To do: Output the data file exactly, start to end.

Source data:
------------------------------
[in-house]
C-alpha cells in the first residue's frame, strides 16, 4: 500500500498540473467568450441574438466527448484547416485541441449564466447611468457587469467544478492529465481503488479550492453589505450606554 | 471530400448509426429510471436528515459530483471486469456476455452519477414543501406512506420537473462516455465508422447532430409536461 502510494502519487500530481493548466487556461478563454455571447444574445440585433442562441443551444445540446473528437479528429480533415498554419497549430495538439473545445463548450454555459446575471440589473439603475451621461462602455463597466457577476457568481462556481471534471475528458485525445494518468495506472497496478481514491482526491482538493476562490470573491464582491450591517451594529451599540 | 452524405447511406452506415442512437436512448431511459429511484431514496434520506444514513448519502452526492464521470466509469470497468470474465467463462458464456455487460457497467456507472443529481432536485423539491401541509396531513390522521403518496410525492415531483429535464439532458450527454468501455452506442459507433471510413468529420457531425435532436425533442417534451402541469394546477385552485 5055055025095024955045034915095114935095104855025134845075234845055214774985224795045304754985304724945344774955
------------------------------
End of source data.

[in-house]
C-alpha cells in the first residue's frame, strides 16, 4: 500500500498540473467568450441574438466527448484547416485541441449564466447611468457587469467544478492529465481503488479550492453589505450606554 | 471530400448509426429510471436528515459530483471486469456476455452519477414543501406512506420537473462516455465508422447532430409536461 502510494502519487500530481493548466487556461478563454455571447444574445440585433442562441443551444445540446473528437479528429480533415498554419497549430495538439473545445463548450454555459446575471440589473439603475451621461462602455463597466457577476457568481462556481471534471475528458485525445494518468495506472497496478481514491482526491482538493476562490470573491464582491450591517451594529451599540 | 452524405447511406452506415442512437436512448431511459429511484431514496434520506444514513448519502452526492464521470466509469470497468470474465467463462458464456455487460457497467456507472443529481432536485423539491401541509396531513390522521403518496410525492415531483429535464439532458450527454468501455452506442459507433471510413468529420457531425435532436425533442417534451402541469394546477385552485 5055055025095024955045034915095114935095104855025134845075234845055214774985224795045304754985304724945344774955